In fact (since this post is in danger of turning into a novella) let me just trace that theme. The best parts of my life are knowing God in Christ, and my loving family. Apart from that, so much of what I have enjoyed most in the past six years has been related directly or indirectly to Phil Johnson:
- The Johnson, Turk and Phillips families becoming friends
- Opportunity to open the Word for an international audience through blogging
- Cyber-friends all over the world
- Opportunity to do conferences in Arizona, Tennessee, and England (so far)
- The World-Tilting Gospel, endorsed by Phil and, thanks to him, by John MacArthur
- God's Wisdom in Proverbs, also endorsed by Phil
- My current pastorate in Houston, Texas
- Cracker Barrel!
And I'm sure I'm one of hundreds, or more likely thousands all over the globe, who could say that to some degree. Other big names you know are very self-absorbed, ungracious, grimly dedicated to building their kingdoms and making names for themselves. They're happy to hear the Clubhouse door slam shut behind them on their way to their easy chair. Not Phil. He is an incredibly giving, caring man. First time he was in my neck of the woods was when he flew up to encourage a disheartened friend. That's Phil.
So let's get back to the singularity that is Phil as a blogger. There simply is no one blogging who does what he has done, let alone do it as well as he. I am not saying there aren't great and valuable bloggers. But there simply isn't anyone who combines Phil's sharp wit, his humor, his robust jocularity, his directness, his clarity, his steady ability to keep first things first, and his ability to cut directly to the heart of the matter memorably and forcefully.
Elitist blogs pretend not to see him, but they do, and we all know it. The errant and erring pretend not to know who he is, but they do, and we all know it. We all laughed at Frank's absolutely hysterical video — but, you know, I laughed and winced at the start. Things will happen, those who should know better will say idiotic and harmful things, and those who should speak up will remain silent.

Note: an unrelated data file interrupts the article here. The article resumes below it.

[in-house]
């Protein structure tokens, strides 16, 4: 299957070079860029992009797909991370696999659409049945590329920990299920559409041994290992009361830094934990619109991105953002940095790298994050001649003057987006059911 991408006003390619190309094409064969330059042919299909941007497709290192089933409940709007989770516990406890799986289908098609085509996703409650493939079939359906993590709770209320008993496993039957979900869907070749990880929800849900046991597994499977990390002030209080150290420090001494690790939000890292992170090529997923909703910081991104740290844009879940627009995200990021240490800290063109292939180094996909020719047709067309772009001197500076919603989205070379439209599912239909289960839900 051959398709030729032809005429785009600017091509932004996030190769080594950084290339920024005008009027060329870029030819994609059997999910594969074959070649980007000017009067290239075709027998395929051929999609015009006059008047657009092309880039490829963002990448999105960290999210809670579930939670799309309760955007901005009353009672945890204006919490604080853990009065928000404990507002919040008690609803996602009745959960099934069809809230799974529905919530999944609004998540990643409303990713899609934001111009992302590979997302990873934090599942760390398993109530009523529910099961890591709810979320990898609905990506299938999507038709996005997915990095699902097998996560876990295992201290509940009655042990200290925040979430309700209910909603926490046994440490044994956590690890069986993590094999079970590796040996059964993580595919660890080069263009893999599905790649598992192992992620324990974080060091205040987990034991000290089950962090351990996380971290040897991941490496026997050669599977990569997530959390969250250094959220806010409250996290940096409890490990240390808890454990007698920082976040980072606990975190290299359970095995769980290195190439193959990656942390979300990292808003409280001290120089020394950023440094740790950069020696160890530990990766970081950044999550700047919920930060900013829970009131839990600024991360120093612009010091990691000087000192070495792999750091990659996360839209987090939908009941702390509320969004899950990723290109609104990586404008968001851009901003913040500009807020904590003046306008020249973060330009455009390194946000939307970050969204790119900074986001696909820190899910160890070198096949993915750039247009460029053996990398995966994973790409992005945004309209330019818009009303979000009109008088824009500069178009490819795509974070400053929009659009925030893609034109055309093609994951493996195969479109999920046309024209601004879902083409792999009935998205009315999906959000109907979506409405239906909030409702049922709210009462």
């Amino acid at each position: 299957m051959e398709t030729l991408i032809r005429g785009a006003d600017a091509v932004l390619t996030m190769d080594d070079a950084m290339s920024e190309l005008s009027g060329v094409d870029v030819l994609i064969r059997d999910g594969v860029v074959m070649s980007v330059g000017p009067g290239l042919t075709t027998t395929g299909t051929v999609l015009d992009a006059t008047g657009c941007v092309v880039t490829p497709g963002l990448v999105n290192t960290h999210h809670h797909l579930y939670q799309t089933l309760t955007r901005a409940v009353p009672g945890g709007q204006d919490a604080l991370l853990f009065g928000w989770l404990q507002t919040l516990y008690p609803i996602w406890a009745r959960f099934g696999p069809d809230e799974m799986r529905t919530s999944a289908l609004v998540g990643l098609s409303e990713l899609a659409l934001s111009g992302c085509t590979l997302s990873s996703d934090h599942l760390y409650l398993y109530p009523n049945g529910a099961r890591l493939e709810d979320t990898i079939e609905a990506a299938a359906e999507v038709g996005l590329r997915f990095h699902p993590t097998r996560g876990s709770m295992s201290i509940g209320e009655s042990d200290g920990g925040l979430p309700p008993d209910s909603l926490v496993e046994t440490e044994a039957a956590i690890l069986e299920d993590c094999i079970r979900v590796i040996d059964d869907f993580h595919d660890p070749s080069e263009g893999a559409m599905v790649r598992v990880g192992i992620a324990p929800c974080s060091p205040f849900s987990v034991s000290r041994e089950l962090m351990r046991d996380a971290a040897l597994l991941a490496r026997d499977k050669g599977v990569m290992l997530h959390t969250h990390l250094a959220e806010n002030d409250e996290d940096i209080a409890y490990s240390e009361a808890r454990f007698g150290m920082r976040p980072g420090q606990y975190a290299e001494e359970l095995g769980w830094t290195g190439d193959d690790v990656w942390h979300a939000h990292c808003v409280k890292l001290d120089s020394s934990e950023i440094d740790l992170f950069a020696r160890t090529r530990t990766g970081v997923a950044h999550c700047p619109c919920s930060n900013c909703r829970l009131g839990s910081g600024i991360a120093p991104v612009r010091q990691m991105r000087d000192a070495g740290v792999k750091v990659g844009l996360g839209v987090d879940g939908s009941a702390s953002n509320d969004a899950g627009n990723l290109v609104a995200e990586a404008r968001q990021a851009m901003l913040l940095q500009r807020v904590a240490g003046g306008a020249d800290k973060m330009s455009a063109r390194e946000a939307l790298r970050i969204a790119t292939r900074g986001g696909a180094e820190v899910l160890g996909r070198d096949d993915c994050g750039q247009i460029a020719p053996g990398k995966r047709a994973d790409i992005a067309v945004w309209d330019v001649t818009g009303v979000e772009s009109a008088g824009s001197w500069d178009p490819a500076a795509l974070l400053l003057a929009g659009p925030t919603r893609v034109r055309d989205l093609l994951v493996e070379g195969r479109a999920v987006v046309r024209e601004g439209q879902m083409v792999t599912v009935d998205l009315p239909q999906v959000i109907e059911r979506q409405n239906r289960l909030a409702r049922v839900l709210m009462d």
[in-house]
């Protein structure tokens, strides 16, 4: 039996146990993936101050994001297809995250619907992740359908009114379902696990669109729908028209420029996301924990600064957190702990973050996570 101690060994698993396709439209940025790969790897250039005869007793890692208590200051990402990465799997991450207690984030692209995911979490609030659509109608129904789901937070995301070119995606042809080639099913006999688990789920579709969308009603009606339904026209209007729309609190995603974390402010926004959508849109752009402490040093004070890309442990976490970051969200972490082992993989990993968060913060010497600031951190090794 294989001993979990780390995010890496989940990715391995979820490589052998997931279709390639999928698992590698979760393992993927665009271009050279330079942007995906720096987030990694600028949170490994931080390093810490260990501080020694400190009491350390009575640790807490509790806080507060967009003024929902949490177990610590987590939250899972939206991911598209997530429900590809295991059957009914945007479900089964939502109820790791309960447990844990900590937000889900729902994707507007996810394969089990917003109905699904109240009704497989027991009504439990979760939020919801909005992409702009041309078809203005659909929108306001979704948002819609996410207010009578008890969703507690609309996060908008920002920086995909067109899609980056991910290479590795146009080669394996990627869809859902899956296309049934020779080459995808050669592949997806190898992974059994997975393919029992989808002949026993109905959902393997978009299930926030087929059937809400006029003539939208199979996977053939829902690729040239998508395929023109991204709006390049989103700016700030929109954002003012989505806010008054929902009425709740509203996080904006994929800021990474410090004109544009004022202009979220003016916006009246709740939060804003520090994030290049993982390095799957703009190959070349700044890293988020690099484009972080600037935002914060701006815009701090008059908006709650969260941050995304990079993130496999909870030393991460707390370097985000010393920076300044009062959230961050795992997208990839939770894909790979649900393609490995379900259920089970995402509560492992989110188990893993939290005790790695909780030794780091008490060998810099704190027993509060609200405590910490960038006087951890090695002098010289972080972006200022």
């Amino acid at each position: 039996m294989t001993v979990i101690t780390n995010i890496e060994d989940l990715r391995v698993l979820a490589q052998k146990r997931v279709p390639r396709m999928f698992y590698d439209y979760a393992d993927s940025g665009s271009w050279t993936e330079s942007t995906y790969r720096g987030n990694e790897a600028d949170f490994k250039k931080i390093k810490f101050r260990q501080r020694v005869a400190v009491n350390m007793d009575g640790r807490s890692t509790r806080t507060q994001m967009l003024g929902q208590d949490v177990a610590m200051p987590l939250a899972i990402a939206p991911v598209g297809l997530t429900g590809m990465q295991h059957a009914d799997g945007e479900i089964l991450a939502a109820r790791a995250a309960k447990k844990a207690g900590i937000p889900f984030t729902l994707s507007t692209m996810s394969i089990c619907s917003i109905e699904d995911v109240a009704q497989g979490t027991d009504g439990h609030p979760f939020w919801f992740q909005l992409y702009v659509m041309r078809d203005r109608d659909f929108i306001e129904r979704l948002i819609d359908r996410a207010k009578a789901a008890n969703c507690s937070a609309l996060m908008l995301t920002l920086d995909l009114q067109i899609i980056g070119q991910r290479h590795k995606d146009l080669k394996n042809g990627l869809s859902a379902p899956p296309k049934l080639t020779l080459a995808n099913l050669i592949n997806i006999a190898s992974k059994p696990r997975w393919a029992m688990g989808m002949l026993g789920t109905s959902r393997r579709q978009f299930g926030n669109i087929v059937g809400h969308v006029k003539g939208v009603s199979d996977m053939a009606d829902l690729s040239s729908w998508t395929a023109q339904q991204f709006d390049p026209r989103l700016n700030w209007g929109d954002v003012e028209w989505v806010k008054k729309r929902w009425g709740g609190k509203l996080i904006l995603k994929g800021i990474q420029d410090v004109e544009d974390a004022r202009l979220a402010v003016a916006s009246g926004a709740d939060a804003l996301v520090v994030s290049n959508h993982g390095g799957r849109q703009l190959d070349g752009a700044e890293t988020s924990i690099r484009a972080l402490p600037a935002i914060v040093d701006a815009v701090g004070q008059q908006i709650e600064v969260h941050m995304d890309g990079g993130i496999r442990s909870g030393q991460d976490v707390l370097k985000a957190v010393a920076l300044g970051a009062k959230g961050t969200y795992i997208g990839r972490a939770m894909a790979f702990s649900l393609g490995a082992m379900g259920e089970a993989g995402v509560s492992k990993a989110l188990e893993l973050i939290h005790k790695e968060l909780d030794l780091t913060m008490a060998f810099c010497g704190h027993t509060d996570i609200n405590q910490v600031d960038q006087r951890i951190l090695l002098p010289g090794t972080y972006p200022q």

And you know what I'll be thinking?
"I really, really want to read what Phil thinks about that."
Now Frank Turk, in addition to being a menace whom to stop is imperative, writes like a force of nature. Watching Turk do what he does is like watching Niagara Falls fall. He is amazing, he's unique, he's Phil's big "find," and I hope he does what he does forever. God willing, I will continue to do what I can.
But I'm sure Frank would agree with me: there's just the one Phil. He was needed. He's still needed. He'll be missed in blogdom, and I pray someone with his stature will begin doing what he did as well as he did it, or that we who do will bring up our game accordingly. We'll see.
I take solace in looking to Phil to put out books in his own name and voice. Frankly, I hope MacArthur tells him "I've written enough for now. You take a year off and you write something."
When he does, I'll be there, I'll read it. Even if it's mostly about schmerodactyls, meat chubs, or the TSA.
And you will, too.
Coda (to use a Phil-like word)
Readers may be wondering, "But, you're still friends, right?" Oh thank God, yes. I'll still plague the poor soul with emails and phone calls, and see him whenever I can, until the doctor tells him "Actually, I was mainly talking about Phillips." That's all good for me.
My genuine point is that I care about the Christian blogosphere, I'm concerned about it, I'm actually pretty torn-up about it in some regards — and if I had to pick 25000 names I'd like to see stop blogging altogether (if I even knew that many) [Note from Frank: I'll make the list ...] Phil Johnson wouldn't be on that list. I'd be on that list before Phil's name.
Other readers probably think, "You know, seven years later, you're still a fanboy." Guilty. The privilege of getting to be Phil's friend hasn't made me think less of him, but more.